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    The above is also why composite mold edges wear down over time since part after part typically gets razor cut to the same edge shaving it down over time.

    With that done, I finally flipped back to the topside. Since there were now grooves to fill at the rivets, I had Randy sand the whole roof, fill the divots (bondo), and then we put two layers of glass over everything up top.

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    Here I ran the seams fore aft and staggered the overlaps to minimize thickness (and eventually, the sanding and fairing required).

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    I was actually surprised how well the corners laid down, I was sure we were going to have to angle cut the plies to make the convex corners work out.

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    By the time this back together, I should have about the strongest FJ40 roof out there. Not sure it’d survive a roll, but I’ve done what I could (and then some). To anyone freezing back East, I’m sorry, but damn was I thankful for sunny Socal. The nice weather made this all much easier to tackle.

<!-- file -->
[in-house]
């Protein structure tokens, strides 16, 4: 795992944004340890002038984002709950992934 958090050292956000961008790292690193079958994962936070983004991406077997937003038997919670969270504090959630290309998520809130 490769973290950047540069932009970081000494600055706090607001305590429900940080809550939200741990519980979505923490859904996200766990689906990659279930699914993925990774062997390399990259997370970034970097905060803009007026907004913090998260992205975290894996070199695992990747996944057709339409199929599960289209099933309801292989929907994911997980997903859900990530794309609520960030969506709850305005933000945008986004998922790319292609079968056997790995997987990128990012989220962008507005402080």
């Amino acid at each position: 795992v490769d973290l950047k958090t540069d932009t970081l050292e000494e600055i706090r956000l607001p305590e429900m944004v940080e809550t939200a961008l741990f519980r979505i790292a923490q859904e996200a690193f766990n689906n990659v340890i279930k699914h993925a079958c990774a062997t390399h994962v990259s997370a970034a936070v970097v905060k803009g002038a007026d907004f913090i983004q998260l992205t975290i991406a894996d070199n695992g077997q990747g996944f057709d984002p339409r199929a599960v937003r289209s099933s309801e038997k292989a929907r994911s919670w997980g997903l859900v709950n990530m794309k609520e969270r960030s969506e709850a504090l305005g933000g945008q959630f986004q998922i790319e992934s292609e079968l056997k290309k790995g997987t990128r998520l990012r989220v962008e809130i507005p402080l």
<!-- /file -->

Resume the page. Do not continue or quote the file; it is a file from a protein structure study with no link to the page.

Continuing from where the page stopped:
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  2. A10Driver

    A10Driver SILVER Star

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    Thanks for the solid write up, I am going to be joining two tops for my 4 door and will definitely be looking through this again
     
  3. frijolee

    frijolee

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    Very welcome. It's not bad. Especially if you use epoxy and have extra working time.